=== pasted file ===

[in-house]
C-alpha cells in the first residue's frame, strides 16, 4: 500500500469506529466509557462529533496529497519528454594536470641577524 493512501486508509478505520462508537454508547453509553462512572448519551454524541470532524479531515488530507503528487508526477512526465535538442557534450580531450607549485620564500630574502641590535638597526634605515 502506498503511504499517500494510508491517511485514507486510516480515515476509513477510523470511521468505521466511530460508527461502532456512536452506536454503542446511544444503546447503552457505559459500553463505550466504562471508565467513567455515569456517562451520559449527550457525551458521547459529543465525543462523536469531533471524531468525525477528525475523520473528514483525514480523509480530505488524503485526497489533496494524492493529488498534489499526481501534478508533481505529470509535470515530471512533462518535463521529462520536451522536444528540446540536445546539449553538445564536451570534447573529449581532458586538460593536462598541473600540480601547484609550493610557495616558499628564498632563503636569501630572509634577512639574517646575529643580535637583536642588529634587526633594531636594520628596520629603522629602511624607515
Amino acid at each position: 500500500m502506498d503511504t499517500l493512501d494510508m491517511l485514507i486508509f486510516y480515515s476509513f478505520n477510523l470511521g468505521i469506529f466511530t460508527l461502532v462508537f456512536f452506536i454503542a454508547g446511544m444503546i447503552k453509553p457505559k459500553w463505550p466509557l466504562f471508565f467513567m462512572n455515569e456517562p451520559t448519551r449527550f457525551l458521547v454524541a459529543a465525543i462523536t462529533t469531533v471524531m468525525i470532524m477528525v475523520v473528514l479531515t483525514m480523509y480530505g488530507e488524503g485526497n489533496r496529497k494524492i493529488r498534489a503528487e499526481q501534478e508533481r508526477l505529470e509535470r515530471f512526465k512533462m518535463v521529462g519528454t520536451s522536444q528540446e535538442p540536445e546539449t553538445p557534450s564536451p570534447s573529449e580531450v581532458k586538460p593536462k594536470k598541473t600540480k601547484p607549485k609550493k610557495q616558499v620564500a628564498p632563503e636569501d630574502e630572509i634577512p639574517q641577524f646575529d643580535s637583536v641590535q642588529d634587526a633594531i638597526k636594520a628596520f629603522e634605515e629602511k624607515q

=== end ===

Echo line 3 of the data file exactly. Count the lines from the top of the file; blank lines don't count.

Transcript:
Amino acid at each position: 500500500m502506498d503511504t499517500l493512501d494510508m491517511l485514507i486508509f486510516y480515515s476509513f478505520n477510523l470511521g468505521i469506529f466511530t460508527l461502532v462508537f456512536f452506536i454503542a454508547g446511544m444503546i447503552k453509553p457505559k459500553w463505550p466509557l466504562f471508565f467513567m462512572n455515569e456517562p451520559t448519551r449527550f457525551l458521547v454524541a459529543a465525543i462523536t462529533t469531533v471524531m468525525i470532524m477528525v475523520v473528514l479531515t483525514m480523509y480530505g488530507e488524503g485526497n489533496r496529497k494524492i493529488r498534489a503528487e499526481q501534478e508533481r508526477l505529470e509535470r515530471f512526465k512533462m518535463v521529462g519528454t520536451s522536444q528540446e535538442p540536445e546539449t553538445p557534450s564536451p570534447s573529449e580531450v581532458k586538460p593536462k594536470k598541473t600540480k601547484p607549485k609550493k610557495q616558499v620564500a628564498p632563503e636569501d630574502e630572509i634577512p639574517q641577524f646575529d643580535s637583536v641590535q642588529d634587526a633594531i638597526k636594520a628596520f629603522e634605515e629602511k624607515q